The macrolides diffuse readily into tissues and cross placental membranes. CSF levels are about 20% of plasma levels, while biliary concentrations are about 10 times plasma levels. Although the serum levels of clar-ithromycin and azithromycin are low, these antibiotics concentrate in tissue and reach high levels.

 

Erythromycin and azithromycin are excreted prima-rily in active form in bile, with only low levels found in urine. Clarithromycin is metabolized to the biologically active 14-OH metabolite and is eliminated largely by the kidney. The half-life of erythromycin is approximately 1.4 hours, whereas the half-life of clarithromycin is 3 to 7 hours and that of azithromycin approaches 68 hours.

 

Clinical Uses

 

Although erythromycin is a well-established antibiotic, there are relatively few primary indications for its use. These indications include the treatment of Mycoplasma pneumoniae infections, eradication of Corynebacterium diphtheriae from pharyngeal carriers, the early preparox-ysmal stage of pertussis, chlamydial infections, and more recently, the treatment of Legionnaires’ disease, Campylobacter enteritis, and chlamydial conjunctivitis, and the prevention of secondary pneumonia in neonates.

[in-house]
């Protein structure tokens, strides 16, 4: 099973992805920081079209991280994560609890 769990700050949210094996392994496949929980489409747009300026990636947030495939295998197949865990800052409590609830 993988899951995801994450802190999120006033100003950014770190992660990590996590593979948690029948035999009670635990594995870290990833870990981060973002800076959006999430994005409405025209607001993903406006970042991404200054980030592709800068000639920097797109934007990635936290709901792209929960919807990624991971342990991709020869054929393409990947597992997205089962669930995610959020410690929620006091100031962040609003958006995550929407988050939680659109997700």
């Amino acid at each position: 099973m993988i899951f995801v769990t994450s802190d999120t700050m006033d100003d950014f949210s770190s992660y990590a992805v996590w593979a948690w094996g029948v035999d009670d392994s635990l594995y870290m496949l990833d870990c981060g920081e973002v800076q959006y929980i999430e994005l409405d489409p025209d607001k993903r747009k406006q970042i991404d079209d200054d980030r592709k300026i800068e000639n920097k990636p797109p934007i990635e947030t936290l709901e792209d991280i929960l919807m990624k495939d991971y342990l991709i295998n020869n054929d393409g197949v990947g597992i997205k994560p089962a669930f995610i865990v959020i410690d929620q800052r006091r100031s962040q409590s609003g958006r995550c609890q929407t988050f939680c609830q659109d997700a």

Erythromycin is effective in the treatment and pre-vention of S. pyogenes and other streptococcal infec-tions, but not those caused by the more resistant fecal streptococci. Staphylococci are generally susceptible to erythromycin, so this antibiotic is a suitable alternative drug for the penicillin-hypersensitive individual. It is a second-line drug for the treatment of gonorrhea and syphilis. Although erythromycin is popular for the treat-ment of middle ear and sinus infections, including H. in-fluenzae, possible erythromycin-resistant S. pneumoniae is a concern.